Landscape changes and natural hazards following the loss of permafrost, glaciers and snow fields: Challenges for mountain tourism and mountain rescue in Jotunheimen (Naturfare Jotunheimen)
Mountain tourism is growing industry, taking place in an environment with a high prevalence of perennial snow and ice in the form of permafrost, snow fields and glaciers. These areas are particularly vulnerable to consequences of a warming climate, such as landscape changes and geohazards. There are simultaneously changes in mountain tourism, with more traffic and new types of tourists with different preferences and behaviour pattern. This combination can make tourists more exposed to demanding conditions, resulting in heightened risks and new types of mountain rescue assignments. This altogether challenges the mountain tourism system as a whole, including the industry, authorities and the regional rescue preparedness.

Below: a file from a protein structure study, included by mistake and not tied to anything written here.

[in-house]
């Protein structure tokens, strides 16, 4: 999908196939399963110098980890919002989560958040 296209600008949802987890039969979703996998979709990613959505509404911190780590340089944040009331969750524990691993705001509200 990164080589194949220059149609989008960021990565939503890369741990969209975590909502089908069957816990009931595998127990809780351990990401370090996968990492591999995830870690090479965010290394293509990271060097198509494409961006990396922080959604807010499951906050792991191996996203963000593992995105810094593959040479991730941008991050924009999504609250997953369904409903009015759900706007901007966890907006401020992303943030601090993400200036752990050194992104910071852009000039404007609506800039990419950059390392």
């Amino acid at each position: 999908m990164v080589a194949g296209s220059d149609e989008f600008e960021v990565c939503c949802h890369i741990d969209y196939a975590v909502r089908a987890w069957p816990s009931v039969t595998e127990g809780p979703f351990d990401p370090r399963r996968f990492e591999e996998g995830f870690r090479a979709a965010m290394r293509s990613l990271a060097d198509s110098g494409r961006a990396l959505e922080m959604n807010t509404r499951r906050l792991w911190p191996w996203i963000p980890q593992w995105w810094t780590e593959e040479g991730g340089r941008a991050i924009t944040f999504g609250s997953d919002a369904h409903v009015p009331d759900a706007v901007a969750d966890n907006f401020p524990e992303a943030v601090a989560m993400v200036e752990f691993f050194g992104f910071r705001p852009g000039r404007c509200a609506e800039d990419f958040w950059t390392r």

The main aim of the project is to develop knowledge on how the mountain tourism system can relate to physical climate risk in Jotunheimen. This include clarifying the scope and localization of possible landscape changes and geo hazards in Jotunheimen, and specify the safety challenges incurred by this for mountain tourism and rescue preparedness. The project has a classic societal security perspective and will employ a transdisciplinary approach to map challenges, develop scenarios and a model for how the mountain tourism system can resist and adapt to these challenges. The project will create a basis for how to deal with the consequences of physical climate risks in Jotunheimen and stimulate to cooperation between different disciplines and institutions to secure safe travel in the mountains.
Project leader is Albert Lunde